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Driveline thumping/clunking

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Old Yesterday, 04:13   #1
Dritto
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Default Driveline thumping/clunking

Whenever I have 4-5 people in the car and accelerate or drive up a slope, I get a continuos thump from I guess the drive axle. Car has driven less than 100k miles
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Old Yesterday, 12:20   #2
AllHailKingVolvo
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Originally Posted by Dritto View Post
Whenever I have 4-5 people in the car and accelerate or drive up a slope, I get a continuos thump from I guess the drive axle. Car has driven less than 100k miles
My old 745 did the same-it's the driveshaft centre support bearing or the rubber carrier that it sits in. When the car is loaded, the rear axle sits higher against the body of the car, which changes the operational angle of the driveshaft, moving it also closer to the body of the car. If the DCSB is gone, the whole assembly isn't sufficiently supported and will generate a clunking/thumping sound.

In my experience, this is worse in first gear and worse going uphill.

It's a relatively simple repair but made much easier if you can get the car in the air.
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Old Yesterday, 12:59   #3
Laird Scooby
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What rear suspension do you have on yours, is it Nivos or normal?

Either way, weak rear suspension can allow the back end to sit lower causing vibration not only in the prop centre bearing as Phil mentions but also the diff nose bearing - it's all to do with things not being lined up as they were designed to be.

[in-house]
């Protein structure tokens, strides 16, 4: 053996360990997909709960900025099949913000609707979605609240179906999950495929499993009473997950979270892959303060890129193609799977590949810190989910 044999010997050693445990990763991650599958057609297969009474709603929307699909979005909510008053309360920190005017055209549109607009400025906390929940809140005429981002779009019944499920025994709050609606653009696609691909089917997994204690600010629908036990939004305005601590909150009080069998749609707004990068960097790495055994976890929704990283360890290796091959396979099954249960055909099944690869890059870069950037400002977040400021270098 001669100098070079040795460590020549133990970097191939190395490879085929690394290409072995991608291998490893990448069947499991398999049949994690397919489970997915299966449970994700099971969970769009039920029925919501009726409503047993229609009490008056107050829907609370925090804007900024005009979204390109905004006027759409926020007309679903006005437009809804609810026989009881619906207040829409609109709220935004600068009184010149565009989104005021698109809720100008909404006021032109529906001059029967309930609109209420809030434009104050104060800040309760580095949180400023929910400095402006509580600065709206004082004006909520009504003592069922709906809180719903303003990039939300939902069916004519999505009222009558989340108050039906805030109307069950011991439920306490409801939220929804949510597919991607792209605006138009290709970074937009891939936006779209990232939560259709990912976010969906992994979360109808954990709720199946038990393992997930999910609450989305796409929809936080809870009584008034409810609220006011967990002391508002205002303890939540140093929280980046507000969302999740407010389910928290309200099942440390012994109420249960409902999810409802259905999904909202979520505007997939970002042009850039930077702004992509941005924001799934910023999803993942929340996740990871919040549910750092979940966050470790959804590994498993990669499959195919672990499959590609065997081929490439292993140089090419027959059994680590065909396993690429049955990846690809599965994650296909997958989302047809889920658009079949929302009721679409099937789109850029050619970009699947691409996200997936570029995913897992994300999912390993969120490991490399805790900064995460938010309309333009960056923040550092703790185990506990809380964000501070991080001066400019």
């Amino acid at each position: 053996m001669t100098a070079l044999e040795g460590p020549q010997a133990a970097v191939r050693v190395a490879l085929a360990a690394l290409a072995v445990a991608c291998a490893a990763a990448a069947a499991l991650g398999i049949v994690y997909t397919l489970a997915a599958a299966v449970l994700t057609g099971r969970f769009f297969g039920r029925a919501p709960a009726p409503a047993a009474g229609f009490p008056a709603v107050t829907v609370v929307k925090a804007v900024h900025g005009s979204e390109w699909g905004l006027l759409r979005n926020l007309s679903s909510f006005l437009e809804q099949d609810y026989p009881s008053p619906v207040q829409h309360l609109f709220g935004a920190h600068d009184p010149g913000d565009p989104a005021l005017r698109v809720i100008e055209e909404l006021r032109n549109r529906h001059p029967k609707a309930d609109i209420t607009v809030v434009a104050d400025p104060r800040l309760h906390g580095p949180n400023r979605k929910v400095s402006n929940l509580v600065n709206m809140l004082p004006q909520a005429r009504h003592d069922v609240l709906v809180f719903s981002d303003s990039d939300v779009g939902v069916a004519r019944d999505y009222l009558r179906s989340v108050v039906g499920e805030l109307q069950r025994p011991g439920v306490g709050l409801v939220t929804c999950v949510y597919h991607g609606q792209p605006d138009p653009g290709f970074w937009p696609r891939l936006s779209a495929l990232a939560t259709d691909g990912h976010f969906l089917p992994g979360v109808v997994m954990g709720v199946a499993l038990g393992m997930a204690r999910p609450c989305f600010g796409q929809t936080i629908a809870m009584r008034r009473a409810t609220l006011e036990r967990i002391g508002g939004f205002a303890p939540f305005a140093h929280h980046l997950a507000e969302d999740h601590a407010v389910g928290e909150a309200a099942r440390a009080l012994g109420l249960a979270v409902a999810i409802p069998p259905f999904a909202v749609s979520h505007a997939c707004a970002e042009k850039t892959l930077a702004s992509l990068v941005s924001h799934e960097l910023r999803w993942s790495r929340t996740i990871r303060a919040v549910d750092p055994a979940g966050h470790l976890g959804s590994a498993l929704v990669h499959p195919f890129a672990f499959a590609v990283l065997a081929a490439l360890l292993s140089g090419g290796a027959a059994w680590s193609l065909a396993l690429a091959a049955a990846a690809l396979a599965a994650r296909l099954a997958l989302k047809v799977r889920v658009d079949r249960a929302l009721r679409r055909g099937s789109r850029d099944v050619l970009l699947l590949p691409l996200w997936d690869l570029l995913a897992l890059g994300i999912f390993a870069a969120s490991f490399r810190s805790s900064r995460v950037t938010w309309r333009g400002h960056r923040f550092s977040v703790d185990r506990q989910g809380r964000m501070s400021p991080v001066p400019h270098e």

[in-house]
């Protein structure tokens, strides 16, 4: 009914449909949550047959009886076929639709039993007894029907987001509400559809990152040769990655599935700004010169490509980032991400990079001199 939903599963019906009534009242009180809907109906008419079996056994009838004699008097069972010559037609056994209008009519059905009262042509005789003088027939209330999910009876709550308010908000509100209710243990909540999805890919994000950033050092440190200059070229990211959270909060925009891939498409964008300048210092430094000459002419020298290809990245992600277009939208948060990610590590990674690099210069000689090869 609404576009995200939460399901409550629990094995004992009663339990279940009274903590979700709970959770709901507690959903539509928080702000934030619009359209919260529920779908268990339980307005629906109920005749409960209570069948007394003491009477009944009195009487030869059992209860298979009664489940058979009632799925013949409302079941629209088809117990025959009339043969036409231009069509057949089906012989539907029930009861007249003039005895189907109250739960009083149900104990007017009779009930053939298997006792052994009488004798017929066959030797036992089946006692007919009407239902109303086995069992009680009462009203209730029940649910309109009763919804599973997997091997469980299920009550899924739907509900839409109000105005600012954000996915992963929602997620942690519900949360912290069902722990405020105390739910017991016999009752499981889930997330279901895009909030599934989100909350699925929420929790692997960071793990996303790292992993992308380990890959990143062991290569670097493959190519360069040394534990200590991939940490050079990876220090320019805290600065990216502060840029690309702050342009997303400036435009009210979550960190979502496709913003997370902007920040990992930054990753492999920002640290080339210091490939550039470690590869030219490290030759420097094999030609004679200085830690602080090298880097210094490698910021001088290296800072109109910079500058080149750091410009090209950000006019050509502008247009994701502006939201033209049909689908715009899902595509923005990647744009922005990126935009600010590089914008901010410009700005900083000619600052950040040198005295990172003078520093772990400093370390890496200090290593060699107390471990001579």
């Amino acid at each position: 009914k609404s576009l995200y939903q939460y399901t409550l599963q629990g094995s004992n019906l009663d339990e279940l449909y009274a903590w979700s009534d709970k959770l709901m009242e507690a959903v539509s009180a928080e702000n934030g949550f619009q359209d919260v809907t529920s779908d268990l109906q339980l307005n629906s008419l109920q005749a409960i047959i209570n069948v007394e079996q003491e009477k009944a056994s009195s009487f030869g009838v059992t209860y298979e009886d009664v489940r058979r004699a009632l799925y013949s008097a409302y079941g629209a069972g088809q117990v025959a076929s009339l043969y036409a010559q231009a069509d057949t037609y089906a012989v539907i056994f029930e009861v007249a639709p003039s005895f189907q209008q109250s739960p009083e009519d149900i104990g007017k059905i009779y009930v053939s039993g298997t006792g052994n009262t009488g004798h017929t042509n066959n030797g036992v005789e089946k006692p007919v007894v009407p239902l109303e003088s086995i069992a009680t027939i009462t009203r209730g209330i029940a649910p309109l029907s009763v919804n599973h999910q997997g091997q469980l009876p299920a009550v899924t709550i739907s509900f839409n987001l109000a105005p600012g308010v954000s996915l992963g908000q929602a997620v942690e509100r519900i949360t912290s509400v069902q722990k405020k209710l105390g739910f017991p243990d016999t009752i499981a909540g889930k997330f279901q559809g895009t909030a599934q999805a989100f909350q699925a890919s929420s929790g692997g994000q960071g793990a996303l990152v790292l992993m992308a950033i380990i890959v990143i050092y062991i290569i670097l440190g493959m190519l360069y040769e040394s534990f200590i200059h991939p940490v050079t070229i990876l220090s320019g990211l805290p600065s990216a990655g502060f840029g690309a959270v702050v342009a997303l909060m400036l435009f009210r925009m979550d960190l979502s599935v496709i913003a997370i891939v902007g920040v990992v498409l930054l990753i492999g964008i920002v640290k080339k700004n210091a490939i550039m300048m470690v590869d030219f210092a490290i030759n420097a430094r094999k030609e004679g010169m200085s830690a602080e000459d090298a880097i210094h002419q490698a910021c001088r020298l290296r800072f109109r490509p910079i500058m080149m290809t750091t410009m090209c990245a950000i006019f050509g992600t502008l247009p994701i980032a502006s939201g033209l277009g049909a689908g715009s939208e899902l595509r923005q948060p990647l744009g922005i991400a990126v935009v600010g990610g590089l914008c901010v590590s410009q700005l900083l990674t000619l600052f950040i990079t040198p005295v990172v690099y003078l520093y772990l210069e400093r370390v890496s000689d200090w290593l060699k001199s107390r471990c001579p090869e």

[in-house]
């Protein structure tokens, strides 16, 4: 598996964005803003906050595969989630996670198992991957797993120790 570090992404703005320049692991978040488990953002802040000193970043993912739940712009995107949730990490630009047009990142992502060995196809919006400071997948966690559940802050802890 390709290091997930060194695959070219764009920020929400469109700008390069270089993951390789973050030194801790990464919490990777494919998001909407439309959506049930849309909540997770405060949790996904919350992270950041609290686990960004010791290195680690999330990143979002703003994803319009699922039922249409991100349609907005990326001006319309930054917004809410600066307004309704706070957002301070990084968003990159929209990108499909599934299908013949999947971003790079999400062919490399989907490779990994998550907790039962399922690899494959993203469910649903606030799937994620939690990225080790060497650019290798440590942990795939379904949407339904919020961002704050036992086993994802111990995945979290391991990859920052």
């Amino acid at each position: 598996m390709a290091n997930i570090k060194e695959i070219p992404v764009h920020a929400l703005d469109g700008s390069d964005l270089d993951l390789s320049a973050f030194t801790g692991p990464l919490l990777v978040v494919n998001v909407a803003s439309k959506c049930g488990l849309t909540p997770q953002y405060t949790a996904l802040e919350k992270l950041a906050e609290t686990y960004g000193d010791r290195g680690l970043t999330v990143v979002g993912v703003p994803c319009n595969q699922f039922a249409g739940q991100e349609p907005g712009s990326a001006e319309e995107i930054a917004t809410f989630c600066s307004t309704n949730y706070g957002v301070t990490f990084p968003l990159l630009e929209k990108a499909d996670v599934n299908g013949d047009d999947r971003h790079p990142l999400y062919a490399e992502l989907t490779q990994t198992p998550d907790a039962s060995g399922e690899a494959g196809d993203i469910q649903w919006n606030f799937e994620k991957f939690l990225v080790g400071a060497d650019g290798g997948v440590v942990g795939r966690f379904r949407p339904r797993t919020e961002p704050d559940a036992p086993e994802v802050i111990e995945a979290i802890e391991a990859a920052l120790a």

Several people who have lowered their cars get this problem too.

If you have Nivos, i'd suggest new rear springs and shock absorbers/dampers would also help, if you have the standard set up, look to see if the back of the car is lower than the front when unloaded and on level ground. If the back is lower, renew the springs and shocks.
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Old Yesterday, 18:25   #4
Dritto
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Originally Posted by Laird Scooby View Post
What rear suspension do you have on yours, is it Nivos or normal?

Either way, weak rear suspension can allow the back end to sit lower causing vibration not only in the prop centre bearing as Phil mentions but also the diff nose bearing - it's all to do with things not being lined up as they were designed to be.

Several people who have lowered their cars get this problem too.

If you have Nivos, i'd suggest new rear springs and shock absorbers/dampers would also help, if you have the standard set up, look to see if the back of the car is lower than the front when unloaded and on level ground. If the back is lower, renew the springs and shocks.
I have standard shocks, and they have just been replaced. The car doesn't sit noticeably low.
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Old Today, 12:27   #5
Rversteeg
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Default Rear axle movement

The high torque on the drive shaft in first gear not only turns the wheels, but also wants to turn the axle in the opposite direction, as a reaction force. There are two torque rods to counteract this axle rotation. With age, the rubber bushings of these rods get more flexible, allowing the axle to rotate a bit further. This causes the drive flange on the nose of the diffirential to lift higher, resulting in an increased propo shaft angle. What you actually feel are the u-joints rotating out of alignement.
Replacing the rubber bushings would be the ultimate solution, but putting shims underneath the prop shaft bearing can also help.

Educational action views of the rear axle: https://www.youtube.com/watch?v=OFlZZ96poIM&t=6s
It is a known "problem" and you can also do a search on Volvo TSB 45/102 for more info.
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